Turn 1 by Kenton Kilgore
I advanced my army, with the Warriors on Objectives 3 and 4 staggering their lines so they had at least one droid holding each objective. I took Objective 2 (one of the Tactical Objectives I had drawn from Pat’s very handy card deck).
The Tomb Blades fired their particle beamers at the Dark Reapers on the building, managing to take out exactly one Aspect Warrior despite 5 blast markers. In happier news for Team Metal Men, the Immortals and Warriors gaussed a War Walker.
So yeah, not a tremendously impressive first turn. After Skyleaping the Swooping Hawks off the board so they could Deep Strike the next turn from Ongoing Reserves, and after moving up some of his Guardians, Pat showed me how the Shooting Phase was supposed to be done.
The ‘Knight and the ‘Lord combined fire with Dark Reapers and the remaining War Walker to drop 3 Tomb Blades and send the rest falling back. Guardians, Dark Reapers, and vibro cannons dropped 9 of 10 ‘bots on Objective 2. Guardians and Vypers also dropped 2 Warriors on Objective 3.
I rolled for reserves, and 6 of 7 Doom Scythes came on; I also rolled my Reanimation Protocols (4+, thanks to the Reclamation Legion Formation), and most of my fallen Warriors stood back up. The Tomb Blades rebooted their electronic nerves, recovered a fallen member, and headed towards my back line, sufficiently convinced that returning to the main firefight was a bad idea.
I had dealt with Dark Reapers in fortifications before, and I remembered what worked best: screw shooting directly at them with their 3+ cover saves: I had my Doom Scythes go for the building with their S10 Lance death rays. Two hits later, the building was destroyed, the roof falling in, with three Dark Reapers plummeting to their deaths.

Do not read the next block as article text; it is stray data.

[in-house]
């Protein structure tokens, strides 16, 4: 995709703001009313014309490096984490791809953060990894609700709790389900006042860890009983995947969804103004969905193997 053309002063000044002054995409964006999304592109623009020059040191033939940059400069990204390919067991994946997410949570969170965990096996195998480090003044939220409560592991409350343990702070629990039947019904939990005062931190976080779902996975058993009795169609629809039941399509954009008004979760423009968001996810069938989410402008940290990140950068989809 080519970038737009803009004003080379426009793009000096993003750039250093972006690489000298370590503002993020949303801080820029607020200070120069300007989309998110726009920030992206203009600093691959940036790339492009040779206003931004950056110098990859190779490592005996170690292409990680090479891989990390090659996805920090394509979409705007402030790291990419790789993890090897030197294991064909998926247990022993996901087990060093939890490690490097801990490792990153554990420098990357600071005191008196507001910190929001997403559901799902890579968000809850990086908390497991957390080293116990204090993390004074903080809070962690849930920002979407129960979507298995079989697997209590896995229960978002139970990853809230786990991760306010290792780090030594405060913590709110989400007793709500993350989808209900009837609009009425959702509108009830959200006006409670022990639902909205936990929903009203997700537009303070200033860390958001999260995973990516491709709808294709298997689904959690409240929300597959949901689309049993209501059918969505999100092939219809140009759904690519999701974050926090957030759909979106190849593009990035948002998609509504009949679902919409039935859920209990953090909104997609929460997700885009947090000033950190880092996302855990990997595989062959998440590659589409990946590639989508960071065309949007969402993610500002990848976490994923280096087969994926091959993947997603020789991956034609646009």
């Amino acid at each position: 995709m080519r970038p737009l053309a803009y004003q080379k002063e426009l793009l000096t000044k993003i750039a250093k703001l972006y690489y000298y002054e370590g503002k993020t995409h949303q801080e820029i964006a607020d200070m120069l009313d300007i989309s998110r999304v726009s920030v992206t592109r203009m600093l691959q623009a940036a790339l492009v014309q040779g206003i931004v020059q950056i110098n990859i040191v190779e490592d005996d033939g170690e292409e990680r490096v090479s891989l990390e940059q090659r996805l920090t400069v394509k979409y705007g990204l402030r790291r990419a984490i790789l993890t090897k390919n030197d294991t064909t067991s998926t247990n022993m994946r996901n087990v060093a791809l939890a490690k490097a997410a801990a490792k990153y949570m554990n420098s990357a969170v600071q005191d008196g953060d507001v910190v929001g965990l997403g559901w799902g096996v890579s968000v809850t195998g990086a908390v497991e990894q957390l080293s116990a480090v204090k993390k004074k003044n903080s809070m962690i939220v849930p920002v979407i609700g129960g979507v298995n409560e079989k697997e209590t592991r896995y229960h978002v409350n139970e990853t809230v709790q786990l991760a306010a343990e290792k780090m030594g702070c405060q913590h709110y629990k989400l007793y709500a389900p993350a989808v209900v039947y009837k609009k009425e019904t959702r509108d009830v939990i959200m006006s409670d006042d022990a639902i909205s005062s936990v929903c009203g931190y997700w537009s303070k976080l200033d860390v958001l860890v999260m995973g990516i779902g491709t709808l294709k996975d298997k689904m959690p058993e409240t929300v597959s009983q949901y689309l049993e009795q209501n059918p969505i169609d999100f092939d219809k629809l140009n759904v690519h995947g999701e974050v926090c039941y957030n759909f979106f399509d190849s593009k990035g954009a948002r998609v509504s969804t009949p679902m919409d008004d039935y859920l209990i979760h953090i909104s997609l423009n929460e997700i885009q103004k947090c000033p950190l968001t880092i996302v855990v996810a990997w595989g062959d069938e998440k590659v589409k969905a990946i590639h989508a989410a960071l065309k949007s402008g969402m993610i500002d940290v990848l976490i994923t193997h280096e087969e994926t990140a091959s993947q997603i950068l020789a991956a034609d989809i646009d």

The rest of my Flyers fired on Dark Reapers, killing six more. Advancing Warriors dropped another, as well as nine Guardians; Immortals fried four more purple-armored punks.
On his turn, Pat landed his Swooping Hawks behind my lines, with clear shots on the Immortals guarding Overlord Lucifer. Pat also maneuvered his forces to deal with the shoal of Doom Scythes. During the Psychic Phase, I managed to negate the intended Guide on the vibrocannons with Deny The Witch, and the Farseer suffered a Wound from Perils of the Warp while successfully casting Will of Asuryan.
Firing from the ‘Knight forced a Scythe to Jink, which would rule out the Flyer’s death ray the next turn. A War Walker took a Hull Point off another Scythe, and Dark Reapers downed one with Skyfire + their Reaper range finder-thingies that disallow Jinking. Fire from vibrocannons and Vypers did nada.
On the other side of the board, the Swooping Hawks chucked grenades at Lucifer (to no avail), then unloaded their lasrifles, with HEAPS of hits. Three Immortals fell, including one who sacrificed himself (“itself?”) with a successful Look Out, Sir! roll.